Last night, I couldn’t help but notice an elderly lady, half my height, frail and fragile, dragging her weak body across the food-court to clear the plates on the table. I thought to myself, she’s got to be at least 70 years old!
Out of curiosity, I approached her and asked – “Aunty, how are you? You’re looking strong! How old are you this year?”. “75″, she replied. With this conversation starter (which would probably get me rejected by any other lady), I uncovered her story…
Mdm Feng is 75 this year and lives with her 72 year old sister who suffers from speech disability. In their Toa Payoh flat, these two ladies make barely enough to cover their food, transport and medical bills each month.
At 75 years old, Mdm Feng works from 5pm-10pm everyday, drawing a salary of $5 an hour. $700 a month.
“Why do you still have to work at this age?”, I asked.
“I have to continue to work while my body allows me to, or else, when my body fails me, who can I turn to for help?”, she responded.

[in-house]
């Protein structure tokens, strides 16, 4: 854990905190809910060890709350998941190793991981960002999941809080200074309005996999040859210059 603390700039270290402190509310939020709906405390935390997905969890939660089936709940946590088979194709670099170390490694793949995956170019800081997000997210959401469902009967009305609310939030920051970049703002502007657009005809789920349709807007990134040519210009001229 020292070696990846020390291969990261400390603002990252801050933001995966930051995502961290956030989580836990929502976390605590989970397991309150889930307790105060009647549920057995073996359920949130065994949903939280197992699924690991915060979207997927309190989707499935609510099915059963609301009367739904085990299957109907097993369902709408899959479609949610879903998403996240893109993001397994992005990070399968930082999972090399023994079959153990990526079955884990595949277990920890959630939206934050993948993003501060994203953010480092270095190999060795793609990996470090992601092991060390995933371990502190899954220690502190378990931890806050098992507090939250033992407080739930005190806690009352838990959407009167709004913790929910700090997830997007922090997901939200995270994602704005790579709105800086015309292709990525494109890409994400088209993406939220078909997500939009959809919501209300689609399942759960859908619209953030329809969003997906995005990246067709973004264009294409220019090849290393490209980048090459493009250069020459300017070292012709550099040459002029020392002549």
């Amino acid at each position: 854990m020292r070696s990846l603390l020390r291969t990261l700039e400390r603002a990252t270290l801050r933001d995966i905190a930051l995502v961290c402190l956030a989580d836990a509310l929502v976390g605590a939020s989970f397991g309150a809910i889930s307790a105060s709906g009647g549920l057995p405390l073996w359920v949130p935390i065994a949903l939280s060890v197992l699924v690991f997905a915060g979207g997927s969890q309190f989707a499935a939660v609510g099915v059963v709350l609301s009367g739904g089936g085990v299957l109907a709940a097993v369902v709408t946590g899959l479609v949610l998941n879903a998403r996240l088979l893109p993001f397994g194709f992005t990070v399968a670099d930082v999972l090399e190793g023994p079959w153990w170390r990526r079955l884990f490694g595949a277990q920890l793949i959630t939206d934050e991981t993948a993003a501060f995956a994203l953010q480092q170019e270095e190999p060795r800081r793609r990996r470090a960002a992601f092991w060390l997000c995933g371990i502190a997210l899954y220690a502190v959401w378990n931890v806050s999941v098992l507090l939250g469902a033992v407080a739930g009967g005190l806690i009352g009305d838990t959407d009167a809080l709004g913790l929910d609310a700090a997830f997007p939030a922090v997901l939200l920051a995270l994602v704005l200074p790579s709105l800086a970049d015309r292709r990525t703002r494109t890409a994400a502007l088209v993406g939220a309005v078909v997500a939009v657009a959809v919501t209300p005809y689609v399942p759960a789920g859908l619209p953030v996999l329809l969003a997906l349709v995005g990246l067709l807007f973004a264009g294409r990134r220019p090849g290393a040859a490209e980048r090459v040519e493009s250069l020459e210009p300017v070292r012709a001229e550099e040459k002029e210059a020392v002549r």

Unfortunately, Mdm Feng is single and has a mute sister as her only kin. She needs to work; she has to work. At 75, frail and weak, I wonder how long her runway will extend before the grave calls. Does she literally have to work to her grave?
A social safety net. Welfare support. Buzzwords? This isn’t an issue about politics or power, but what and how we want to collectively define our society and measure our performance beyond dollars and cents. How can we strive for greater equality? How can we provide greater support to a entire class in need? I agree that extreme state welfare may breed laziness, but surely there is room to diligently increase support in the right areas?
This introduces a moral dilemma – what is a right area? I don’t have an answer, but we need to collectively define the future of this society, and I hope we’ll be at a place where a 75 year old will no longer have to work to her grave in order to live. The irony of it all.
The marks of a first-world society – what does it mean to you?
Source: Terence Yeo’s Facebook